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Former Mustang helps LSU win women's basketball national title

LaDazhia Williams had 20 points and five rebounds in the Tigers' 102-85 championship win over the University of Iowa.

LaDazhia Williams said the draw of playing for Coach Kim Mulkey was a factor in her decision to transfer to LSU.
LaDazhia Williams said the draw of playing for Coach Kim Mulkey was a factor in her decision to transfer to LSU.
Courtesy photo
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In November 2016, LaDazhia Williams was asked about her shoes

Back then, Williams was a senior on the Lakewood Ranch High girls basketball team. She had scholarship offers to just about every college in the country, and she had even more shoes than that.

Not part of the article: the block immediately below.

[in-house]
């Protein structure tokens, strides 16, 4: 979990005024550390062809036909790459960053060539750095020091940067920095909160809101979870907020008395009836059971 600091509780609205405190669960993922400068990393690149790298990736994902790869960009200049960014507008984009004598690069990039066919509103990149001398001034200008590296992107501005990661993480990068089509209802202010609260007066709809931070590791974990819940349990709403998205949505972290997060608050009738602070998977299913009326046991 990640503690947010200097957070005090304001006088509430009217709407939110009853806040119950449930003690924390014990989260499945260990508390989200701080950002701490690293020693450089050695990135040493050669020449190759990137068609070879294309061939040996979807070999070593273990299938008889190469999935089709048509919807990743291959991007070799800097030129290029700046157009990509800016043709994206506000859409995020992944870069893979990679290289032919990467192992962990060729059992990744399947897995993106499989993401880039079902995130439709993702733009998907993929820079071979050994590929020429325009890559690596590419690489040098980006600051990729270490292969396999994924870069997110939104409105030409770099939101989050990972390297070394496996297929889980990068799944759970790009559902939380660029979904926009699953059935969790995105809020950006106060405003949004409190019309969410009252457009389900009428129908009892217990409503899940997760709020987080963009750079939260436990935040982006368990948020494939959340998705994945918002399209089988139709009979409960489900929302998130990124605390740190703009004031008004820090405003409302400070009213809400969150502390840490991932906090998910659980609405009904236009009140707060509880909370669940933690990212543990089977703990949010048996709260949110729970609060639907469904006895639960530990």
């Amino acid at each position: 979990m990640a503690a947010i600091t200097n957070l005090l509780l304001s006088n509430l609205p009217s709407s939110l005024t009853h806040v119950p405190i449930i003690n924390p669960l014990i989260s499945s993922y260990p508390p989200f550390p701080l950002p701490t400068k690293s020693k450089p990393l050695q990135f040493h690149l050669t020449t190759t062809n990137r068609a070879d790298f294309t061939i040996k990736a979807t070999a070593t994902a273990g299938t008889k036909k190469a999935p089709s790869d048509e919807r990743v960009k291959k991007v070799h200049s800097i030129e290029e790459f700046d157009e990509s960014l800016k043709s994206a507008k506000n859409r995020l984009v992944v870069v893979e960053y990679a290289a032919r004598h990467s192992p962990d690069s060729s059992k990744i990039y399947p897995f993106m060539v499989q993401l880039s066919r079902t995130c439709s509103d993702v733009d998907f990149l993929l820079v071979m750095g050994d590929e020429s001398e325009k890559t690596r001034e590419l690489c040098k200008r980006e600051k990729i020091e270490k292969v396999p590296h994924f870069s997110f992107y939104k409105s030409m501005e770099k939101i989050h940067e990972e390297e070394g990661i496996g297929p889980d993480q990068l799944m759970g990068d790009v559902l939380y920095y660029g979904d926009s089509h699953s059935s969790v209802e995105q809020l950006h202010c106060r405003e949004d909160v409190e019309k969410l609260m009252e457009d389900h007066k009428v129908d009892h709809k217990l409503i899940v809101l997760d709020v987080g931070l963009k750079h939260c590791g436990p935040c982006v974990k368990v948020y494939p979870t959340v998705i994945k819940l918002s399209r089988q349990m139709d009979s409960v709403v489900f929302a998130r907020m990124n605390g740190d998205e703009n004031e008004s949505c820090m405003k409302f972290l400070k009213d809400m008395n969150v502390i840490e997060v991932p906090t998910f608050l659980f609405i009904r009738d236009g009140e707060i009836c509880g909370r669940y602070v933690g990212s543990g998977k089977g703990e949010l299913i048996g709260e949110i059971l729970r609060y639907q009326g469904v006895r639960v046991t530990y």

She said going to the mall and picking out a fresh pair of shoes to add to her collection, which she started in eighth grade, was her favorite thing on weekends. A pair of white and gold Jordans were her favorite. She couldn't talk about her shoes without smiling and her mother, Chanel Griffin, joked that she had far too many. 

On April 2, Williams' shoes were a vibrant apple green — a pair of Kobe 6 Grinches.

The shoes were a gift from Vanessa Bryant, the wife of the late Kobe Bryant and a Louisiana State University sports fan, to everyone on LSU's roster. Williams, a senior, put the gift to good use. She scored 20 points, grabbed five rebounds and snagged three steals, helping her Tigers capture a 102-85 win over the University of Iowa in the NCAA Tournament championship game in Dallas. 

Her ring collection now stands at one.